This paper investigates the approaches to refining SWRL rule set. Reasoning rules play a primary role in the process of reasoning to retrieve implicit and potentially useful knowledge in the Semantic Web. Based on OWL and RuleML, the SWRL would be the Semantic Web rule language. In maintaining Semantic Web, one of the key issues is maintaining rule set to keep the consistency and highly efficiency. With the extension of the Semantic Web, the size of rule set might become larger and larger. So one of the primary issues to manage and maintain the Semantic Web is how to process the redundant rules and inconsistent rules in the SWRL rule set. In this paper, we propose an approach to dealing with the redundant rules in the rule set of Semantic Web represented by SWRL. We also develop a software tool to maintain and to refine a rule set on the Semantic Web with SWRL. The presented algorithm for detecting and eliminating implication redundancy is based on the closure of literal set. The experiment shows the approaches and tool are efficient and effective. The software also provides a module to implement the reasoning based on the rule set with SWRL. Besides, we also study the consistency check of the rule set and propose some algorithms to eliminate the dead-end rules, conflictions, rules with redundant antecedents, and circular rules.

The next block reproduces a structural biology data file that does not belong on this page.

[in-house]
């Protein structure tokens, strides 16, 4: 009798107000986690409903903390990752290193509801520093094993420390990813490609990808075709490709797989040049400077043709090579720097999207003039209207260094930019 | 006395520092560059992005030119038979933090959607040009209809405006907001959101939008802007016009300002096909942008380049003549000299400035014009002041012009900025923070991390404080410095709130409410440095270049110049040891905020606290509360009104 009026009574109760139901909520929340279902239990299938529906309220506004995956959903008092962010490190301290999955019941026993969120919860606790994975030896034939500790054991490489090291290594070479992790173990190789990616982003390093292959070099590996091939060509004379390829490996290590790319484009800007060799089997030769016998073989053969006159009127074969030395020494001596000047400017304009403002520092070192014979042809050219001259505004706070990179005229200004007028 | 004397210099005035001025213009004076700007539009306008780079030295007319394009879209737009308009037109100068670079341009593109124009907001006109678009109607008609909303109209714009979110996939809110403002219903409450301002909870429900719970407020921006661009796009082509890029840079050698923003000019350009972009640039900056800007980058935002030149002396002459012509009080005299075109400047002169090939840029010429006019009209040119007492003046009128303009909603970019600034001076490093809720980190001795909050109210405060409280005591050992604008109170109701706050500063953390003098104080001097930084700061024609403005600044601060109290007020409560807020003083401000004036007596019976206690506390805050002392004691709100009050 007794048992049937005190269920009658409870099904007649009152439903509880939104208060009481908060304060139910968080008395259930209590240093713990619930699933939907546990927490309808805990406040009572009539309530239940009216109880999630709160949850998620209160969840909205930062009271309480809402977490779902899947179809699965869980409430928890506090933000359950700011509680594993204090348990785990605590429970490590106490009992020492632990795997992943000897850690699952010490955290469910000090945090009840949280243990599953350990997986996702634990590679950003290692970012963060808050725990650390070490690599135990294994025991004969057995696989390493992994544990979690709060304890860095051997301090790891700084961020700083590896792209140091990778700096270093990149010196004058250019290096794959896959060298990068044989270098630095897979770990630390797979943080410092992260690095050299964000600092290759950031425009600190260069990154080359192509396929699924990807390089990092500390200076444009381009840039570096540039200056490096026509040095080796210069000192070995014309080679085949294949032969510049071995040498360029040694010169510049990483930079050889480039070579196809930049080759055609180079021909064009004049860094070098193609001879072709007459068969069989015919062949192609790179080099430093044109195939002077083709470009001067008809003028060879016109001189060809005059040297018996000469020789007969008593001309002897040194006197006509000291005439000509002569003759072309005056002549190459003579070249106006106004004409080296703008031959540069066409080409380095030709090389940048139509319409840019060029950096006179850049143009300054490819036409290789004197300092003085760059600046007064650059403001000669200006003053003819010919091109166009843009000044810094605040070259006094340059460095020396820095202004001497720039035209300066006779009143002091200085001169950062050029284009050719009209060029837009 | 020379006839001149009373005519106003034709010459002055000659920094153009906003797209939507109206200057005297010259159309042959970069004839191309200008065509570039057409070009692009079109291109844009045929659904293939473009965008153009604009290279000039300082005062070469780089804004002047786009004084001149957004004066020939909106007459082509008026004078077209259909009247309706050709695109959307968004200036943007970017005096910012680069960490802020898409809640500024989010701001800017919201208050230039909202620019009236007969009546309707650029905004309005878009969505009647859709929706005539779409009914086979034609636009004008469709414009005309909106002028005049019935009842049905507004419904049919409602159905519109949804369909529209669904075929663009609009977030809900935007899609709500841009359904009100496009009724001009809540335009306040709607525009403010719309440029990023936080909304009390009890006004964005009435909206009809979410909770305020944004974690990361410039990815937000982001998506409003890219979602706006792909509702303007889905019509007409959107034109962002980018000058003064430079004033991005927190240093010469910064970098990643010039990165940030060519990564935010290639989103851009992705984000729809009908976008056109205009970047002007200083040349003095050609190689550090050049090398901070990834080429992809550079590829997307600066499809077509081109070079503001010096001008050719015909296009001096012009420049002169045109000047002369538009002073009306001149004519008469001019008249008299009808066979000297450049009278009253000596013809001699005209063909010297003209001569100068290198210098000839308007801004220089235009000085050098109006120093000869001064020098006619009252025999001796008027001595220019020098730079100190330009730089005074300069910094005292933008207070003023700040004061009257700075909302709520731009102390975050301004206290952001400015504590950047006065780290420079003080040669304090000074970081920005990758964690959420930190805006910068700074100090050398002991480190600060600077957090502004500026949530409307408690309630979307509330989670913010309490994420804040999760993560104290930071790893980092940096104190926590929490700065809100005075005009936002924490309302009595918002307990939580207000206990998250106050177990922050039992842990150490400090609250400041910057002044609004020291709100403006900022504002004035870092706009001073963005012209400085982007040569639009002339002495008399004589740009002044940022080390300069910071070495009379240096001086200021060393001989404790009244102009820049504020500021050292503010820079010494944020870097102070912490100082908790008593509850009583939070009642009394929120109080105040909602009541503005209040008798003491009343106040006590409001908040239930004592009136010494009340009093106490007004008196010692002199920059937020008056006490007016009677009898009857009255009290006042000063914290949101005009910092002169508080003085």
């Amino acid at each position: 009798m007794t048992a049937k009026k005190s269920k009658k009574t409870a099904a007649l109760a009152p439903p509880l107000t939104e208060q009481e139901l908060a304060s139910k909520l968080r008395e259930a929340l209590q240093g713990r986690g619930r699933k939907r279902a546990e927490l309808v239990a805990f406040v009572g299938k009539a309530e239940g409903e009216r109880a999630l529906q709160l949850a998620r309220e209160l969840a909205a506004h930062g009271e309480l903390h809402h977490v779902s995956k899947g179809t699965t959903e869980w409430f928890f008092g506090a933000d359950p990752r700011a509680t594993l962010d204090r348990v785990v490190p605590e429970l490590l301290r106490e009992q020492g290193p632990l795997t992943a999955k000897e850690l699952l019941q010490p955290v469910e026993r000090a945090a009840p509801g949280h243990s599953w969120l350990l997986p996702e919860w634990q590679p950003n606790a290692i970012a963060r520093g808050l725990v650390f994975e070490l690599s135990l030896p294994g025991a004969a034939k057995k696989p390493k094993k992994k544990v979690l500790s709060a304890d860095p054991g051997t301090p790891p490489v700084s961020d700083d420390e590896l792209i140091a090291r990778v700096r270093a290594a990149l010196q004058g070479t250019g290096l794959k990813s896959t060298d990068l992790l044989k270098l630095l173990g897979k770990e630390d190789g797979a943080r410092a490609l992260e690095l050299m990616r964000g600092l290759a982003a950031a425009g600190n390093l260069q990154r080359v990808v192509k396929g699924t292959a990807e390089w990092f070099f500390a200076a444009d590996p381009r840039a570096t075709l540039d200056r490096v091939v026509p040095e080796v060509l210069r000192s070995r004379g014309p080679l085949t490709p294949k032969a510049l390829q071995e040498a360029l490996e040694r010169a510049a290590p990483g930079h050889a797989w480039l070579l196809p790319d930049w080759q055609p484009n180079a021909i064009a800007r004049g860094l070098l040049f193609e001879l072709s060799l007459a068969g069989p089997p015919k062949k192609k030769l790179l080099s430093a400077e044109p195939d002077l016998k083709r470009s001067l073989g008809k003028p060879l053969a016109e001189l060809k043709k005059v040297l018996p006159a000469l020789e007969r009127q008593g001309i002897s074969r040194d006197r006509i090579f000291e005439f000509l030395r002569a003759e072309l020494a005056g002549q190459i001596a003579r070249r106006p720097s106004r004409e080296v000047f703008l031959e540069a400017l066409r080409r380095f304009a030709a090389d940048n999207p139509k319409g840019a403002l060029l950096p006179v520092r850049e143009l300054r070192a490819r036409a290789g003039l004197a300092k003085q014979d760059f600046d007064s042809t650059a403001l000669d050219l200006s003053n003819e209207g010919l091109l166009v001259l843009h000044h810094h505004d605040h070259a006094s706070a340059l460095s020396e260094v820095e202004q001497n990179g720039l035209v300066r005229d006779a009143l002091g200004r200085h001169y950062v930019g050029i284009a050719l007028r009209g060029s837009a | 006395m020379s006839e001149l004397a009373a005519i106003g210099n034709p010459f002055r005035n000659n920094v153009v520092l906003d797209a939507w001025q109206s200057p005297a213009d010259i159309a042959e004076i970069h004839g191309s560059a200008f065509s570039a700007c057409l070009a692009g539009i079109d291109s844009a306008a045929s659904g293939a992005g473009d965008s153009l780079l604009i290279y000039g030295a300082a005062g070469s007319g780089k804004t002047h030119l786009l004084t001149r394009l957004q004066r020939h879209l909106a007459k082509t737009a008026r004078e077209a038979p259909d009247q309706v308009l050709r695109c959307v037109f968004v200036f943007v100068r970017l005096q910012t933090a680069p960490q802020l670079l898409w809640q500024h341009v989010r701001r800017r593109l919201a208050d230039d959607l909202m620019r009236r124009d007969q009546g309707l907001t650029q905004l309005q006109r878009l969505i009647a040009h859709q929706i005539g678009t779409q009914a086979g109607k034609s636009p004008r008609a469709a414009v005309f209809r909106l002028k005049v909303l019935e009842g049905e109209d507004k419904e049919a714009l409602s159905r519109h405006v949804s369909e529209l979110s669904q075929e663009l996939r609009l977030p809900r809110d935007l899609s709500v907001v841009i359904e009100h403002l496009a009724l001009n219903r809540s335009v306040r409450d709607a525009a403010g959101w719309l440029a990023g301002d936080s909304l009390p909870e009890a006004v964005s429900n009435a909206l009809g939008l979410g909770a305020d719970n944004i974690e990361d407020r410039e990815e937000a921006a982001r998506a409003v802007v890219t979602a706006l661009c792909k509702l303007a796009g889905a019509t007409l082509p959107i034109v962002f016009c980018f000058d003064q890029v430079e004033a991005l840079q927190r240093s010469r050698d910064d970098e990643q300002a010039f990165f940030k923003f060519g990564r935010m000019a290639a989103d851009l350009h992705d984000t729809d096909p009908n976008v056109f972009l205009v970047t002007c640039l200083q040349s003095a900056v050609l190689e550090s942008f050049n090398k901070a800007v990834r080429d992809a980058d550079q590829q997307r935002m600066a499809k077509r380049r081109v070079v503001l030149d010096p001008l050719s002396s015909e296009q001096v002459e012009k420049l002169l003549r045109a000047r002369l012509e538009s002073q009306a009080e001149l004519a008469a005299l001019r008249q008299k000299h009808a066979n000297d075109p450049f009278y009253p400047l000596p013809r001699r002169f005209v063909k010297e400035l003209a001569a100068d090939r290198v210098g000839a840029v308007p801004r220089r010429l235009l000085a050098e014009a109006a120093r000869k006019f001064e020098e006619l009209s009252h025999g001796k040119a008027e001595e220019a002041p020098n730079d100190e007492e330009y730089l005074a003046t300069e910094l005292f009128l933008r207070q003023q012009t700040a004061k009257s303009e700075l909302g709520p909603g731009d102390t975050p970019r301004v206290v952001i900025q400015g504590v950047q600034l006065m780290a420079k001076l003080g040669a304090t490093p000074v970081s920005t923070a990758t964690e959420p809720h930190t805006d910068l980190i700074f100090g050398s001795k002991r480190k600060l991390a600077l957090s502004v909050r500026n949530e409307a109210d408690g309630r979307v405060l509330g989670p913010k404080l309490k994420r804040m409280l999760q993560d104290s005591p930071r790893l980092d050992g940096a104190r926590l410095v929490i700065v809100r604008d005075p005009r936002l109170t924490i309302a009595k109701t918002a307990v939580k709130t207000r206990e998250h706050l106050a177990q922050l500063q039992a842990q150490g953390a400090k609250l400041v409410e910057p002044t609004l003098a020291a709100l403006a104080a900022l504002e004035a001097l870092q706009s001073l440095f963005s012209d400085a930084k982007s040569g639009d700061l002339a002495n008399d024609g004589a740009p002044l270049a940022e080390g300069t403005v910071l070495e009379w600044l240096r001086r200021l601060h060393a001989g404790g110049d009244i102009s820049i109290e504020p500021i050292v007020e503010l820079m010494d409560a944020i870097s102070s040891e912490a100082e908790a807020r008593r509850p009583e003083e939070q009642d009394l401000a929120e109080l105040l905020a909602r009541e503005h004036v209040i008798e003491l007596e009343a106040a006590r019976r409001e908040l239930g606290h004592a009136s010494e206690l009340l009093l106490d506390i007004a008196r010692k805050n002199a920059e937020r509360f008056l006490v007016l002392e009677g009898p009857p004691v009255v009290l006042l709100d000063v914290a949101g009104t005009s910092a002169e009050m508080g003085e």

7. Acknowledgment
This research has been partially supported by ISTIC research foundation projects YY-2010018, ZD2010-3-3, XK2010-6 and Beijing Excellent Talent Fostering Foundation 2010D009012000001.

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Managing rules in semantic web: redundancy elimination and consistency check Yunchuan Sun, Junsheng Zhang, Rongfang Bie, Huilin Wang International Journal of Digital Content Technology and its Applications. Volume 5, Number 2, February 2011